Instructables

Inexpensive Weather Proofing for Electrical Outlets Insulation, Window Insulation, and Fixing Door Drafts That Will Save You Big Bucks

I month ago on cold, wet and windy night I bent down to plug in a light and felt a breeze of cold air coming form the electrical outlet. I was kind of alarmed, we have heat to warm the house but is it doing any good if cold air is still getting into the house? I was also puzzled because I thought that exterior of the house would shield the house against wind.

I finally decided to do something about it when our next winter power bill came.
 
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Step 1: Electrical Outlet Insulation Materials

Step 2: Window Insulation Materials

Step 3: Door Draft Materials

If you have space and baseboard heaters, warm air can easily escape from the bottom of your door. With this simple project you can seal in the heat and keep the cold out. This also works great as a noise insulator.

I picked up this backer rod at a local store call Hardware Sales. It comes in various diameters up to 1. If you have a larger gap under your door, you could probably buy pipe insulation foam. Under materials there is a simple calculation to finger out how much material and backer rod you will need to complete this project.

Materials that you will need to complete this project:
+ 5' x 1dia. Backer Rod ( door widths x 2 x #number of doors = _Ft)
+ 11" x 33"  Slippery Fabric ( circumference of foam tube + _ door width x 2) + 1" seam allowance = x # of doors = )
+ Thread to match fabric

Useful Tools:
+ Sewing machine (you could probably hand sew it if you wanted to)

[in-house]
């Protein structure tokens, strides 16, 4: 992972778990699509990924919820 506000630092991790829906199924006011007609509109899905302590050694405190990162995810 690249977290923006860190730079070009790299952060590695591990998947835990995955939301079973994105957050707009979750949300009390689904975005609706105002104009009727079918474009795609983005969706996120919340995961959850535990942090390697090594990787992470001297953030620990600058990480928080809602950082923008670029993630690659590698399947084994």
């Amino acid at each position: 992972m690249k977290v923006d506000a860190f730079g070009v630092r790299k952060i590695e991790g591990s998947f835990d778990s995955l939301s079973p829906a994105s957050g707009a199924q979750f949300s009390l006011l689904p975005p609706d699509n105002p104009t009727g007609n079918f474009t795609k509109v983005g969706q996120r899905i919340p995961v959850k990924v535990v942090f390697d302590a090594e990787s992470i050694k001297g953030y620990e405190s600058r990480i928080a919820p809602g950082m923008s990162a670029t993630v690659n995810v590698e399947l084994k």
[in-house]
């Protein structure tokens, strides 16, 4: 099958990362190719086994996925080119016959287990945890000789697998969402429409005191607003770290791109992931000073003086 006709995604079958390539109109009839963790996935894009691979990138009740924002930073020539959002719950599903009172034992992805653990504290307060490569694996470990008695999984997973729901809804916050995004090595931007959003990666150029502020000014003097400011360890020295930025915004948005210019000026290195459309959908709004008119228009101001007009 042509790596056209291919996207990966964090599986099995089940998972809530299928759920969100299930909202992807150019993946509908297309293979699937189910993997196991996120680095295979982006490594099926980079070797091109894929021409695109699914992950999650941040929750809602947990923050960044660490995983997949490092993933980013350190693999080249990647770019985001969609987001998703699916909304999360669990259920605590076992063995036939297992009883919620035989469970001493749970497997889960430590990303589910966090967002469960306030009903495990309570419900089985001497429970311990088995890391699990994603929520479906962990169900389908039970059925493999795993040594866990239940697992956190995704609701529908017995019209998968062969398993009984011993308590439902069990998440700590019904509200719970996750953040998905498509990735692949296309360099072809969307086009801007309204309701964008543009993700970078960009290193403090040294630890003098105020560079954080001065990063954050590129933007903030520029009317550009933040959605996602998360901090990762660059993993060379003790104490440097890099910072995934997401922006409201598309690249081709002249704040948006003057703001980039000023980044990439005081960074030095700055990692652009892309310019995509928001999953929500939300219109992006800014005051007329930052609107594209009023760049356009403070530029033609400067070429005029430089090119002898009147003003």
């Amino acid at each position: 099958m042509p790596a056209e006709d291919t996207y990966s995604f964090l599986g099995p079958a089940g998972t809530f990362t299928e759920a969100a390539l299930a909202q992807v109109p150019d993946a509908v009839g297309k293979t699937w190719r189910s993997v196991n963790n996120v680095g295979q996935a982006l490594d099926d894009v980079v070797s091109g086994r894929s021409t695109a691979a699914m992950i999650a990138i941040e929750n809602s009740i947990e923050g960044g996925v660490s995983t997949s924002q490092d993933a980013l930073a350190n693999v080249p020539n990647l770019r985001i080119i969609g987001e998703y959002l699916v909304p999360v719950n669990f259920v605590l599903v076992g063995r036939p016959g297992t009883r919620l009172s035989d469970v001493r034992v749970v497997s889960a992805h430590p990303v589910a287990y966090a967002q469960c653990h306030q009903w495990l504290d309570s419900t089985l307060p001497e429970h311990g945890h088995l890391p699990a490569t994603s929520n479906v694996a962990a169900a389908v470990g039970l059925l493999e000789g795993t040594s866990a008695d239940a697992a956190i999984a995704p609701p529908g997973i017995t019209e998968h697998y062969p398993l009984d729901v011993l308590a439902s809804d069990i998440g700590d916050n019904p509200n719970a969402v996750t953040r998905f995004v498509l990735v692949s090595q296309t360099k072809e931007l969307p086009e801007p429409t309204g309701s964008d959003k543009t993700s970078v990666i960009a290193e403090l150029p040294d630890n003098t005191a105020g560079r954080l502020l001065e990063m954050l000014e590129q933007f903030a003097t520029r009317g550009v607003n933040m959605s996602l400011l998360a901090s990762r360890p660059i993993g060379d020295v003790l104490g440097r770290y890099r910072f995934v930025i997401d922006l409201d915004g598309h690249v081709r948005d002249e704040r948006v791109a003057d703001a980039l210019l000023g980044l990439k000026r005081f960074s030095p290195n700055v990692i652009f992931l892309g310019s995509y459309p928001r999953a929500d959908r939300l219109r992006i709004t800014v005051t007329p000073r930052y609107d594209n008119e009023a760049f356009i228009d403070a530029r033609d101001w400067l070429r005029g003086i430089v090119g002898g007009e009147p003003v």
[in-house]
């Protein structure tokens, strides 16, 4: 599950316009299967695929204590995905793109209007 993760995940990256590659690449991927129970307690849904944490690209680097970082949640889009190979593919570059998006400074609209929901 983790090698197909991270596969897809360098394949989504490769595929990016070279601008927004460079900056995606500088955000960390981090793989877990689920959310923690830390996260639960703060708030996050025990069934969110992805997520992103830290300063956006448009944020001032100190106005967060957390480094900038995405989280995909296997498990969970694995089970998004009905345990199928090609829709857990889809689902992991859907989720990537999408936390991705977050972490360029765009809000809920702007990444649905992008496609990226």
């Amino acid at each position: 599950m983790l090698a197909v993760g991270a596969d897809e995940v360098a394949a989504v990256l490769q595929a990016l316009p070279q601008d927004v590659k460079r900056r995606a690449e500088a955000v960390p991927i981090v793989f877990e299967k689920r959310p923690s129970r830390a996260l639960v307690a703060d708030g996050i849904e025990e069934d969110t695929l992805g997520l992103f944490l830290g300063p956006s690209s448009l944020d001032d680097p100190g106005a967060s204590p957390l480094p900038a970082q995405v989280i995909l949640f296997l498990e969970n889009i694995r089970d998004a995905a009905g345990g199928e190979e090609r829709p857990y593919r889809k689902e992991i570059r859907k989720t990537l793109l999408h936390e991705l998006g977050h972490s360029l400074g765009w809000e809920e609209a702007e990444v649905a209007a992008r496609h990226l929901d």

+ Needles to pin material
+ Ruler and Tape measure to measure and cut fabric
+ Scissors
+ Chalk pencil to mark fabric without leaving permanent marks

Step 4: Door Draft Construction

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My door is 30" wide, about 1.5" deep, and I'm using 1"dia. backer rod. After doing the calculation I figured that I needed a piece of material 11" x 33". The three extra inches will give me a 1.5" seam allowance on each side of the backer rod.

Great ideas. Quick note however, pink Fiberglass insulation is not recommended to be used directly beside electrical outlets, it is actually flammable and a fire hazard. You can use Roxul or other brand Mineral Rock insulation which is flame-retardant.

joyalove4 years ago
 They sell something like what you made for the door bottom for about $10, so I understand your design without words. I will not be throwing away any more money. Thanks to your easy plans
MsJan joyalove1 year ago
I bought mine at Bed Bath & Beyond a few years back
PLANTJOE5 years ago
Good Ideas. But lots of seeming drafty windows are just air being cooled by contact with icy glass and then falling to the floor. The attached LINK showh how to put styrofoam onto the stationary half of a sliding-door.
I also cut squares of foam to squeeze into the frames around individual panes of glass in windows.
The styrofoam dosen't have to be very thick. If it won't stay in by compression, You can put a 1 in. piece of 2-sided tape in the dead-center.

SLIDING-DOOR
shawnlogan5 years ago
Nice ideas, and fairly good equipment and parts lists. However, I agree with other comments; expanded instructions are needed.
Pasketti5 years ago
The pictures are good, but you really need to fill in the details. What do you do with all those materials?
Not very helpful for an instructable, aren't there usually instructions to tell you how to do that?
dosadi5 years ago
What are the materials in step 3?